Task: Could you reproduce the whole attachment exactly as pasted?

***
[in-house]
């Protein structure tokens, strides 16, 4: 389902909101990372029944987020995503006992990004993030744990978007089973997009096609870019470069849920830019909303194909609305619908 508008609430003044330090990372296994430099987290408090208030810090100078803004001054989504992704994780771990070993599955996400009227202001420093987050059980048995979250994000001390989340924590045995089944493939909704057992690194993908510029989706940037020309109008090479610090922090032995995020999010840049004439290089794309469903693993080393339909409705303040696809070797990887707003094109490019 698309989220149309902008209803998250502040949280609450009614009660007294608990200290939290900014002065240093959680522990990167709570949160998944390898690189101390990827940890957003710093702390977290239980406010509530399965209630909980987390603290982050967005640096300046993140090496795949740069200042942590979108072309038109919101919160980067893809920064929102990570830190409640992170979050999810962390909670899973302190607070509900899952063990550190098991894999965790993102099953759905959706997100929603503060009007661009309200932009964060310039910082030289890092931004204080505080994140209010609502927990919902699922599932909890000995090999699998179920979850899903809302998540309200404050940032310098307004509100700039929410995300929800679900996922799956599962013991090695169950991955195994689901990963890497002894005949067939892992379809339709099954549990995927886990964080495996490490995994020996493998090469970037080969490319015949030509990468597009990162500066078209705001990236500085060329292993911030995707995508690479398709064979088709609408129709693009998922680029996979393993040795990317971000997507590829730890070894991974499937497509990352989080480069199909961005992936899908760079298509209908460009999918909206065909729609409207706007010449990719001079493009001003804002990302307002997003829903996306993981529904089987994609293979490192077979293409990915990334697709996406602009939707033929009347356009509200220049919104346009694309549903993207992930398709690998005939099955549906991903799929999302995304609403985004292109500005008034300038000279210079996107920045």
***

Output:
[in-house]
């Protein structure tokens, strides 16, 4: 389902909101990372029944987020995503006992990004993030744990978007089973997009096609870019470069849920830019909303194909609305619908 508008609430003044330090990372296994430099987290408090208030810090100078803004001054989504992704994780771990070993599955996400009227202001420093987050059980048995979250994000001390989340924590045995089944493939909704057992690194993908510029989706940037020309109008090479610090922090032995995020999010840049004439290089794309469903693993080393339909409705303040696809070797990887707003094109490019 698309989220149309902008209803998250502040949280609450009614009660007294608990200290939290900014002065240093959680522990990167709570949160998944390898690189101390990827940890957003710093702390977290239980406010509530399965209630909980987390603290982050967005640096300046993140090496795949740069200042942590979108072309038109919101919160980067893809920064929102990570830190409640992170979050999810962390909670899973302190607070509900899952063990550190098991894999965790993102099953759905959706997100929603503060009007661009309200932009964060310039910082030289890092931004204080505080994140209010609502927990919902699922599932909890000995090999699998179920979850899903809302998540309200404050940032310098307004509100700039929410995300929800679900996922799956599962013991090695169950991955195994689901990963890497002894005949067939892992379809339709099954549990995927886990964080495996490490995994020996493998090469970037080969490319015949030509990468597009990162500066078209705001990236500085060329292993911030995707995508690479398709064979088709609408129709693009998922680029996979393993040795990317971000997507590829730890070894991974499937497509990352989080480069199909961005992936899908760079298509209908460009999918909206065909729609409207706007010449990719001079493009001003804002990302307002997003829903996306993981529904089987994609293979490192077979293409990915990334697709996406602009939707033929009347356009509200220049919104346009694309549903993207992930398709690998005939099955549906991903799929999302995304609403985004292109500005008034300038000279210079996107920045």